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#5467403 - 12/09/14 11:58 AM Does with fawns?
2012hvt Offline
Woodsman

Registered: 09/04/13
Posts: 239
Do does keep their 6 month old fawns with them through the breeding phase of the season? I haven't noticed it as much until this year, but all of my resident does have kept their fawns with them the entire year. I was under the assumption that during the rut, they would kick their fawns off. Do they reunite after breeding? Any insight would be helpful. Thanks!

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#5467448 - 12/09/14 12:12 PM Re: Does with fawns? [Re: 2012hvt]
DiamondSWhitetails Offline
Outdoorsman

Registered: 11/05/13
Posts: 57
Loc: HILL COUNTRY, TEXAS
yes and they will pair back up as soon as she (doe) has breed.
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#5467450 - 12/09/14 12:12 PM Re: Does with fawns? [Re: 2012hvt]
DiamondSWhitetails Offline
Outdoorsman

Registered: 11/05/13
Posts: 57
Loc: HILL COUNTRY, TEXAS
*bred
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#5467461 - 12/09/14 12:18 PM Re: Does with fawns? [Re: 2012hvt]
KG68 Online   content
THF Trophy Hunter

Registered: 10/14/09
Posts: 6056
Loc: Goldthwaite,Tx
Female fawns stay in the same area they were born and raised many times for their entire lifetime as long as they have plenty to eat and are comfortable with the human traffic in the area. The male fawns eventually migrate to new areas as they get older for breeding purposes but also because they group up in the summer with other males that have come from other areas. Testosterone is the biggest migration factor of the males as they get older.

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#5467467 - 12/09/14 12:24 PM Re: Does with fawns? [Re: 2012hvt]
QuitShootinYoungBucks Online   content
THF Trophy Hunter

Registered: 11/01/12
Posts: 6450
Loc: Lubbock, TX
The doe will ditch the fawns while she goes with the buck to breed. That's one of the reasons you'll find fawns by themselves during the rut. Once bred, the doe will pair back up with her offspring and go back to being a family unit. At some point during the spring, she will run her buck fawn off/he will seek a new area so the opportunities for in-breeding are diminished.
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#5467761 - 12/09/14 02:40 PM Re: Does with fawns? [Re: 2012hvt]
Western Offline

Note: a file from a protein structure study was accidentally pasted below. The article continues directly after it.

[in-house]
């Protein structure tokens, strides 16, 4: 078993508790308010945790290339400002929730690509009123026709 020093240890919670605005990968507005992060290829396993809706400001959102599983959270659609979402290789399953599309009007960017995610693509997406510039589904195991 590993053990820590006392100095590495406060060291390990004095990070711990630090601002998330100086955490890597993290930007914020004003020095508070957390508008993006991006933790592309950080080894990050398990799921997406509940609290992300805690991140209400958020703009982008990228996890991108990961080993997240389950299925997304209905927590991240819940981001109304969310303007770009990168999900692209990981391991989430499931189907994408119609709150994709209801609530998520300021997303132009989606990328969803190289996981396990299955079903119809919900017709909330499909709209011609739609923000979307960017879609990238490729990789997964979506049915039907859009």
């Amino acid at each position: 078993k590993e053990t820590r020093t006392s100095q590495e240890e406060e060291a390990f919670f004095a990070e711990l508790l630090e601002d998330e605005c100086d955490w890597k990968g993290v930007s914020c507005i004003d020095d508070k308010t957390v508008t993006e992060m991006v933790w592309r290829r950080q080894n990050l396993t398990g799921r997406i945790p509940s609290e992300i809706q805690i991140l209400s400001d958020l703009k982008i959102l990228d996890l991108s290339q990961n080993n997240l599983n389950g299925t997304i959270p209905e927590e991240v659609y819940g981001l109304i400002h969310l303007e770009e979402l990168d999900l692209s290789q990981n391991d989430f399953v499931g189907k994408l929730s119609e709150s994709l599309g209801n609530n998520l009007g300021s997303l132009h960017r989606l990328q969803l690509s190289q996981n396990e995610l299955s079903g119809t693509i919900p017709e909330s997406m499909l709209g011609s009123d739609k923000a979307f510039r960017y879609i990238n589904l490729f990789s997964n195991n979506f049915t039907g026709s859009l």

THF Celebrity

Registered: 04/20/11
Posts: 23579
Loc: Wise County Texas
I see twins alone at the feeder or food plot when a does is hung up with a buck, I don't think the little ones want to be around an aggressive buck. I have also seen bucks enter the plot with fawns in it and the nubb'in bucks seem "curious" and many times will approach the buck, the fawn does, seem to keep their distance. For a fawn, this is the 1st time they have probably seen an aggressive buck.

I don't believe a doe runs off her youngsters. As said by the others, the young does usually become part of the "herd", young bucks I see stick around sometimes for a year, then move off when the "urge" hits them.
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#5468618 - 12/09/14 11:22 PM Re: Does with fawns? [Re: Western]
dogcatcher Online   content
THF Celebrity

Registered: 07/17/06
Posts: 77340
Loc: Abilene or on the road...
Originally Posted By: Western
I see twins alone at the feeder or food plot when a does is hung up with a buck, I don't think the little ones want to be around an aggressive buck. I have also seen bucks enter the plot with fawns in it and the nubb'in bucks seem "curious" and many times will approach the buck, the fawn does, seem to keep their distance. For a fawn, this is the 1st time they have probably seen an aggressive buck.

I don't believe a doe runs off her youngsters, as said by the others, the young does usually become part of the "herd", young bucks I see stick around sometimes for a year, then move off when the "urge" hits them.


X2
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"Illegitimus non carborundum est"

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#5468801 - 12/10/14 07:13 AM Re: Does with fawns? [Re: Western]
Texas Dan Offline
THF Celebrity

Registered: 07/28/08
Posts: 11237
Originally Posted By: Western
I don't believe a doe runs off her youngsters. As said by the others, the young does usually become part of the "herd", young bucks I see stick around sometimes for a year, then move off when the "urge" hits them.


I've read, and it seems to make sense for prey animals, that doe will run off their yearlings before giving birth to new fawns to lessen the attraction of predators and competition to food sources. If true, the older doe you see running together most likely grouped after being run off by their mothers, with the cycle continuing each season.
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Spring, Texas

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